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A Federation For The Future

With huge investment in infrastructure, technology and knowledge, the Portuguese Football Federation (FPF) is reaping the rewards on the field. CEO, Tiago Craveiro speaks to fcbusiness about how the federation’s commitment to its strategic plan has impacted the nation’s football fortunes.

 

It would be easy to think that the success of winning the UEFA Euro Finals in 2016 and the inaugural UEFA Nations League earlier this year would be enough for the head of Portugal’s national association to be content with. But for the straight talking CEO, Tiago Craveiro, this success is only part of a wider strategic plan which started in 2012 following the appointment of new president, Fernando Gomes.

 

 

“We’ve always had very good footballers – that’s a fact,” Craveiro stressed. “But what we felt was that we needed much more organisation and planning. So we started by building a facility for our international teams that opened in the summer of 2016.”

 

On the day of the FPF’s 102nd anniversary, they officially opened Cidade do Futebol (City of Football) complex, to house all the association’s activities, both sporting and administrative. Located near the Estádio Nacional, in Jamor, Oeiras, close to Lisbon, the headquarters boast a technical centre, a 340-capacity stadium, two full-size natural pitches, dressing rooms equipped with state-of-the-art facilities, and an office area reserved for coaching and support staff. Now three years old, the facility is now undergoing a major expansion programme which includes the building of a hotel which is due open in April 2020.

 

City of Football was just one part of the federation’s long-term strategic plan but its very existence was put under severe threat following the nation’s poor performance at the FIFA World Cup in Brazil 2014. Craveiro stressed how the FPF had to hold its nerve following Portugal’s failure to progress from the group stages during the tournament.

 

He added: “Our participation was quite below our worst expectations and we had to deal with that – either we could leave the project that we started in 2012, or we could continue believing in the process.”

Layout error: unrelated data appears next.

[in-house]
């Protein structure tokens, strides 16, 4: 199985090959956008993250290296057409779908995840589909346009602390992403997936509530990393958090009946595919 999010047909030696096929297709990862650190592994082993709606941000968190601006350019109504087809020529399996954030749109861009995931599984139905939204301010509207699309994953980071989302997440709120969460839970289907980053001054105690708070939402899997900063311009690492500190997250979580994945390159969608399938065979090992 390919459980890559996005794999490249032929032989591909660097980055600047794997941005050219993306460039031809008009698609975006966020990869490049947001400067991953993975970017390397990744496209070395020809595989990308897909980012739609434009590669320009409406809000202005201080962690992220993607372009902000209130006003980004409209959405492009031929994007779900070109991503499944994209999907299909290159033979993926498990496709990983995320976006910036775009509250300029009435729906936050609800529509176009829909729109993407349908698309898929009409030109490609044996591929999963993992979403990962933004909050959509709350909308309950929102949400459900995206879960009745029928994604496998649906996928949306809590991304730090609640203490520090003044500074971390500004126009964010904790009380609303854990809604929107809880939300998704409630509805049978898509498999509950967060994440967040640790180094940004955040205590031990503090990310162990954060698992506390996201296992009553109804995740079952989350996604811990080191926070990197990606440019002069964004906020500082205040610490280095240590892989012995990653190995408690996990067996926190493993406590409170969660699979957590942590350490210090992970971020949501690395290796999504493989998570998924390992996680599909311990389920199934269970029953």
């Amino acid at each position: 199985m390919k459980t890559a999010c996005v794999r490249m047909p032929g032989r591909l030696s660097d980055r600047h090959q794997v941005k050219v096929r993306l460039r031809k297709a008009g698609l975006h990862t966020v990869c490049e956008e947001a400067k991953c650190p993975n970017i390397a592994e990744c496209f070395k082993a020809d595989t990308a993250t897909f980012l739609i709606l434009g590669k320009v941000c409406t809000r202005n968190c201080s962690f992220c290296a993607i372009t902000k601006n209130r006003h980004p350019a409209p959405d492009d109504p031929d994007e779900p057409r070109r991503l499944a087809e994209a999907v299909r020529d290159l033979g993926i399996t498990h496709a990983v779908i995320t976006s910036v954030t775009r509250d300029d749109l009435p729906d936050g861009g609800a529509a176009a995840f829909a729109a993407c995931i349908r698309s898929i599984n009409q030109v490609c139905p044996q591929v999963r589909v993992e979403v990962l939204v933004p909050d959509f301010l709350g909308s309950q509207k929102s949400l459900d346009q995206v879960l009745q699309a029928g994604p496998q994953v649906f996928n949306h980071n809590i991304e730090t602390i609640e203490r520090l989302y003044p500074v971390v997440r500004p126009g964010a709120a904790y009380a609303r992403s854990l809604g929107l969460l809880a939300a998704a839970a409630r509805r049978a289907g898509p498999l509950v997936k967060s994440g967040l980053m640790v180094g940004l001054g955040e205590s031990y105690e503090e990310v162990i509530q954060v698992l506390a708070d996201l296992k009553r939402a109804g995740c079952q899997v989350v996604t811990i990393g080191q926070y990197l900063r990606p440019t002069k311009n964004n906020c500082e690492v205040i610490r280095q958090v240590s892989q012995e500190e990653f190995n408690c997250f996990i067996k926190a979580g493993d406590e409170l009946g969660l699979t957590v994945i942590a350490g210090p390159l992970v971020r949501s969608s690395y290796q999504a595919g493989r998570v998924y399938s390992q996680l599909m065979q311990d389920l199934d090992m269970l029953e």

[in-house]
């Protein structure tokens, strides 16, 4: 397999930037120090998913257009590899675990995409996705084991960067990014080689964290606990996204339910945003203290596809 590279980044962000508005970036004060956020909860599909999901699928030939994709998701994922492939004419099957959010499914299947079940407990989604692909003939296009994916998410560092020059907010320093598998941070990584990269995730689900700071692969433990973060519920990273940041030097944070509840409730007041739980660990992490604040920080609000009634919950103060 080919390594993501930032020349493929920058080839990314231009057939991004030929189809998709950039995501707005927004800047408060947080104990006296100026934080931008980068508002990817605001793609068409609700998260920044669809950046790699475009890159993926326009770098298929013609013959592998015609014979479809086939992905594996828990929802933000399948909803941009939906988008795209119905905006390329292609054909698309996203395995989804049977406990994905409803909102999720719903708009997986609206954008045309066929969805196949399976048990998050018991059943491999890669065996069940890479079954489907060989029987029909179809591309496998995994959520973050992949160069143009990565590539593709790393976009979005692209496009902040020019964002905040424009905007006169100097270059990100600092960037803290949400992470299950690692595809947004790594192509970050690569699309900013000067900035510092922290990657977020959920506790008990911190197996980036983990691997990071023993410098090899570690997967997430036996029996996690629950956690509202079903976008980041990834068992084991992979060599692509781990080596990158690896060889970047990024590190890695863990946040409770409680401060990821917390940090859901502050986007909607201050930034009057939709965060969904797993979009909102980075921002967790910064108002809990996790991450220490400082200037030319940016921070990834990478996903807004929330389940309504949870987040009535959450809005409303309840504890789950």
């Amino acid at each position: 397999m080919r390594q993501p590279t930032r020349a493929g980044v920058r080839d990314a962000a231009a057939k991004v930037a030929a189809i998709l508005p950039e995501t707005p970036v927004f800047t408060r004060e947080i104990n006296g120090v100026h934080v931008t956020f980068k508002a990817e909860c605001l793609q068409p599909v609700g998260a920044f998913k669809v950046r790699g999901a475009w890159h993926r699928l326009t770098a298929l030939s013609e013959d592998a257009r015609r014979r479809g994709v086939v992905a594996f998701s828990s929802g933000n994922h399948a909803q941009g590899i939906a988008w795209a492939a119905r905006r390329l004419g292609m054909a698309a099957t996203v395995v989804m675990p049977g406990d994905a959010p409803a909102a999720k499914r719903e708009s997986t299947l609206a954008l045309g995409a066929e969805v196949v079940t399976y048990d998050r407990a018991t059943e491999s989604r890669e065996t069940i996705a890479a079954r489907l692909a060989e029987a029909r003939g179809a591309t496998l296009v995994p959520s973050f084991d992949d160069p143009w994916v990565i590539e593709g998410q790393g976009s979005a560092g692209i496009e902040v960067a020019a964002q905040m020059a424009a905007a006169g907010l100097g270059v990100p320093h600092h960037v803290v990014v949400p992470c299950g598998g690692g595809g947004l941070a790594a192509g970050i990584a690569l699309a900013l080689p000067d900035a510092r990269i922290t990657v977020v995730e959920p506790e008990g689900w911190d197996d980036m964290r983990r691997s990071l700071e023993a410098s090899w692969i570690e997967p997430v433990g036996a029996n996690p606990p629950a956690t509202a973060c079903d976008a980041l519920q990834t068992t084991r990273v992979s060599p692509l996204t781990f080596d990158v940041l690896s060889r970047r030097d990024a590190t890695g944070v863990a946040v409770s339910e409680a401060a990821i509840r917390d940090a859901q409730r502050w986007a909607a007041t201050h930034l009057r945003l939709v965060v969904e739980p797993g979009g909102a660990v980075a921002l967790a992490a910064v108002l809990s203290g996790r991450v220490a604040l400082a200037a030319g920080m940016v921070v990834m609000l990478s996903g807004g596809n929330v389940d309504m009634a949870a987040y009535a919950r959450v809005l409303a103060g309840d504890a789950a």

Tiago and the FPF chose to hold their nerve and shortly after started building the City of Football and initiated a complete change in the way they looked into the health and performance of their national teams.

 

“We created a 360 degree unit for health and performance and we have invested a lot in knowledge,” he continued. “Portugal is what it is as a country. We are 10 million people, we will not be 40 million in a few years so we cannot afford to lose any players. We have to look into efficiencies, we have to make the most of what we can with all of them [players] and we cannot afford to lose our talent.”

 

Understanding the need to nurture their best talent both on and off the pitch has led to another key element in the FPF’s armoury – a university.

 

“As far as I know, Portugal is the only football association in the world that owns a university,” Craveiro said of the Portugal Football School which opened in March 2017, and now educates more than 2500 students.

 

“National associations are supposed to cover the education of two very important people – referees and coaches. We thought, if we enlarge this into health, performance, media, marketing – any other area that we touch – we can all grow together in knowledge. We have invested a lot in this area.”